A Canadian Manor and Its Seigneurs eBook

George MacKinnon Wrong
This eBook from the Gutenberg Project consists of approximately 279 pages of information about A Canadian Manor and Its Seigneurs.
deals especially with the life of the habitants.  Philippe Aubert de Gaspe’s “Les anciens Canadiens,” (Quebec, 1863), and his “Memoires” (Ottawa, 1866), contain much that is interesting on the life of a Canadian manor.  So also do H.R.  Casgrain’s “Une Paroisse Canadienne au XVIIe Siecle,” Oeuvres Completes, Vol.  I (Montreal, 1884), and Parkman’s “The Old Regime in Canada,” (Boston, 1893).  W. Bennett Munro’s “The Seigniorial System in Canada,” (New York, 1907), and his “Documents relating to Seigniorial Tenure in Canada,” (Toronto, 1908), cover adequately the whole subject, and contain, in addition, abundant references to further authorities.  The “Mandements des Eveques de Quebec,” (Ed. Tetu and Gagnon), in six volumes, the first published in 1887, contain much of interest in regard to the attitude of the Church to the people.  The Second Part of “The Report of the Commission charged with revising and consolidating the General Statutes of the Province of Quebec,” (Quebec, 1907), outlines the legal aspects of the school and Church systems.  M. Andre Seigfried’s “Le Canada, Les Deux Races,” (Paris, 1906), translated into English under the title of “The Race Question in Canada,” (London, 1907), is a passionless analysis of religious and political thought in the Province of Quebec.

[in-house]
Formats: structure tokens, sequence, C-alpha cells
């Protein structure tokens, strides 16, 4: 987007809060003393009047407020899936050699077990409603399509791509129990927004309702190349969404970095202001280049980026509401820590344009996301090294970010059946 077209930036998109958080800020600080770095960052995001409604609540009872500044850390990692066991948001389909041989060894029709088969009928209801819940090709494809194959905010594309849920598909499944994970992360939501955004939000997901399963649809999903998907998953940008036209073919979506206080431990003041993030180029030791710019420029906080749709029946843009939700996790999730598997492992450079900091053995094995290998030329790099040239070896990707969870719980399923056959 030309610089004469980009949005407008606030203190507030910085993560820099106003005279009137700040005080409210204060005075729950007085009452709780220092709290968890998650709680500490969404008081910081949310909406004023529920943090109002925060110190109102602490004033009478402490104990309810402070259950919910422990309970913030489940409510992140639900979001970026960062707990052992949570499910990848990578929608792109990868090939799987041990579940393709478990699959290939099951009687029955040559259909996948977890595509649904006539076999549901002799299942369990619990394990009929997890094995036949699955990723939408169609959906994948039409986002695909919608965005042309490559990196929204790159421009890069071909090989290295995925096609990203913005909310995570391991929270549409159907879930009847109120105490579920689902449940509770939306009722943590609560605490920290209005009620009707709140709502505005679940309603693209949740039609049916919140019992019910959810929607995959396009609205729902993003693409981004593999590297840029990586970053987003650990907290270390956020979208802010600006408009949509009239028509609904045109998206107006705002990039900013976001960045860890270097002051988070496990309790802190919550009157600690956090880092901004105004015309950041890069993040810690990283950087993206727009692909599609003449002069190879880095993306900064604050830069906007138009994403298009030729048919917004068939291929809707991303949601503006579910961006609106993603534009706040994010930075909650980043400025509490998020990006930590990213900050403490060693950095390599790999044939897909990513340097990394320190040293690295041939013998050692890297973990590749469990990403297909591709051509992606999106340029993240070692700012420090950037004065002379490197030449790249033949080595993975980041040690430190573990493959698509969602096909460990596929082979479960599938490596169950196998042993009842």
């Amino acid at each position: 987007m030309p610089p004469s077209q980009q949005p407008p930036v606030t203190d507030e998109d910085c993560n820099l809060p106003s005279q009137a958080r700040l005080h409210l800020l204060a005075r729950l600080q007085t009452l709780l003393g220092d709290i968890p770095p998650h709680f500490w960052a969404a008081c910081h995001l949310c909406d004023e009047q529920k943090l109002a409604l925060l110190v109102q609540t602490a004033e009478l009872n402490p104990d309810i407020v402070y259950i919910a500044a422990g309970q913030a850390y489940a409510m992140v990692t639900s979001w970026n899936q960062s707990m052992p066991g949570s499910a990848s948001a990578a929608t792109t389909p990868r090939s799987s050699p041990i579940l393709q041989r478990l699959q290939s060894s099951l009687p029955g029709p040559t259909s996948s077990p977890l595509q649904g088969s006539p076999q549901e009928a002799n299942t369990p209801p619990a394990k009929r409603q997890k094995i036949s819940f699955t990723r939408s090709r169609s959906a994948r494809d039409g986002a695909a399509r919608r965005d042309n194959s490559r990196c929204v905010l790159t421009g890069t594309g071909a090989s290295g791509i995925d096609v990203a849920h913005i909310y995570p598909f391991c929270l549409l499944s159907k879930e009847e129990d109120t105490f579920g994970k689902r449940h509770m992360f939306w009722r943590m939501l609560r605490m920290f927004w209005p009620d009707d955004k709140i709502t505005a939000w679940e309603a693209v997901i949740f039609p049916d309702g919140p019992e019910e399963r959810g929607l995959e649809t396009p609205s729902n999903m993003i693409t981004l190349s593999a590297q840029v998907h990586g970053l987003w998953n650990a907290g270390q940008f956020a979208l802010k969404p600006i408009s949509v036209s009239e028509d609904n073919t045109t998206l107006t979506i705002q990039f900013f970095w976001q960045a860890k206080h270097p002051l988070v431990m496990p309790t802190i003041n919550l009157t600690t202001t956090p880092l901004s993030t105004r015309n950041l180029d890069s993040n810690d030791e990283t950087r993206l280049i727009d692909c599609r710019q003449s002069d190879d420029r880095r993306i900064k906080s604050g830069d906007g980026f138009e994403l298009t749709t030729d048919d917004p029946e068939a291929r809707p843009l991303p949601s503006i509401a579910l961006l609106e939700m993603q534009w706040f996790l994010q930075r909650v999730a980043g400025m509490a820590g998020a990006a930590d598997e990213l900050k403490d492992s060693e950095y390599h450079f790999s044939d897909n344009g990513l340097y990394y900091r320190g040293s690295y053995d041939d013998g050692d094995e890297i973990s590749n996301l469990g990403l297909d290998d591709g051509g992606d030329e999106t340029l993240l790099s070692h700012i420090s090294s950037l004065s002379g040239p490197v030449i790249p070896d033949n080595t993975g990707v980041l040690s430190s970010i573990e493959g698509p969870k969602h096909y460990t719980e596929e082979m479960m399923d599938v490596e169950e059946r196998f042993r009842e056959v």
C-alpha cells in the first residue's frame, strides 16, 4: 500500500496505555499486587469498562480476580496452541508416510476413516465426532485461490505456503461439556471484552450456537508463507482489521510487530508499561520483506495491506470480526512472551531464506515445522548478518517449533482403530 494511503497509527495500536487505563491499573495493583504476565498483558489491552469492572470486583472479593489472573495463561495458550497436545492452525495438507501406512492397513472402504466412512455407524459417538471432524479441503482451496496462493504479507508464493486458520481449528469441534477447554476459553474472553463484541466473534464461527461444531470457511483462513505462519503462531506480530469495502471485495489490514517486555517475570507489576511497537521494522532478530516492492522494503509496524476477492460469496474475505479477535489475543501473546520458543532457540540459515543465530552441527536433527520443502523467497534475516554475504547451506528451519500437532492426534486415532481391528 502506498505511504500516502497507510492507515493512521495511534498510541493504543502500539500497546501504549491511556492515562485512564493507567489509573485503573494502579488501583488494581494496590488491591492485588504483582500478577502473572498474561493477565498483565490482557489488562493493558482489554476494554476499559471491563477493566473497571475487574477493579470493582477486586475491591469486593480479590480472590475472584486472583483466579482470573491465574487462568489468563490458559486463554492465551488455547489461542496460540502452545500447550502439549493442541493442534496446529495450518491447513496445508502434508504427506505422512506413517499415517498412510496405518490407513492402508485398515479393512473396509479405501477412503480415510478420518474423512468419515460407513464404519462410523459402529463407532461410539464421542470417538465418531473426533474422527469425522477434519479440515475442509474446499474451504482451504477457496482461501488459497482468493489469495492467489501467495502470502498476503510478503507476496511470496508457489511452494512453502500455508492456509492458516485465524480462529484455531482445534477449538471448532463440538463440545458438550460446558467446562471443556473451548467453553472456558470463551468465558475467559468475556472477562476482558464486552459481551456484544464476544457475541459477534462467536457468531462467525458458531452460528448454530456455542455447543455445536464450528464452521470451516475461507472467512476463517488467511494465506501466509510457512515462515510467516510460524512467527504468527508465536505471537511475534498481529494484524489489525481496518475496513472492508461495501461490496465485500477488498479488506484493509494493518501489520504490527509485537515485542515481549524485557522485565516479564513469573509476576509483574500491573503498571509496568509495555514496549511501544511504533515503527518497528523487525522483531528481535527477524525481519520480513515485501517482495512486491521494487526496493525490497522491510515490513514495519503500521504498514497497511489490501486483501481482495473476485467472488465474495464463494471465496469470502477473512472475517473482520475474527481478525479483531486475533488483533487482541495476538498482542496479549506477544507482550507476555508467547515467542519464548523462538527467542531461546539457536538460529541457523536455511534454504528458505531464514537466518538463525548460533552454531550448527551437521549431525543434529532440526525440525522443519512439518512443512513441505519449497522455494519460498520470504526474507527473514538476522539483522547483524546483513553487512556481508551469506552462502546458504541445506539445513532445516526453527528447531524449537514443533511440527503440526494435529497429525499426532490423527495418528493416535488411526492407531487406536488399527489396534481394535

CHAPTER VIII.—­The account of fishing at Murray Bay in 1830 is by Walter Henry; “Events of a Military Life,” 2 Vols. (London, 1843).  The chapter is based chiefly upon personal observation.


APPENDIX A (p. 31)


Malcolm Fraser was a young man of about twenty-six when he kept his diary of Wolfe’s campaign against Quebec.  It shows that already he had considerable powers of observation and very definite opinions.  No doubt Fraser preserved a record of events in the campaign earlier than those of 1759; and it seems likely that the habit of recording his experiences would also have been kept up in later life.  When, some time before 1860, were made the extracts from Fraser’s Journal upon which the present notes are based, the original remained in the possession of his son the Hon. John Malcolm Fraser.  The extracts were published by the Literary and Historical Society of Quebec in 1868 and have been used by Parkman and other historians, who usually, however, confuse Fraser with his commanding officer Colonel Simon Fraser.  The extracts have long been out of print.  I have not been able to trace the original MS. or any other Journal of Fraser, except a brief and quite valueless one preserved at Mount Murray.  In one of his later letters, written fifty years after this Journal, Fraser speaks of his reluctance to handle the pen.  But this did not keep him from writing in a beautiful round hand many long letters and making also copies for his own use.

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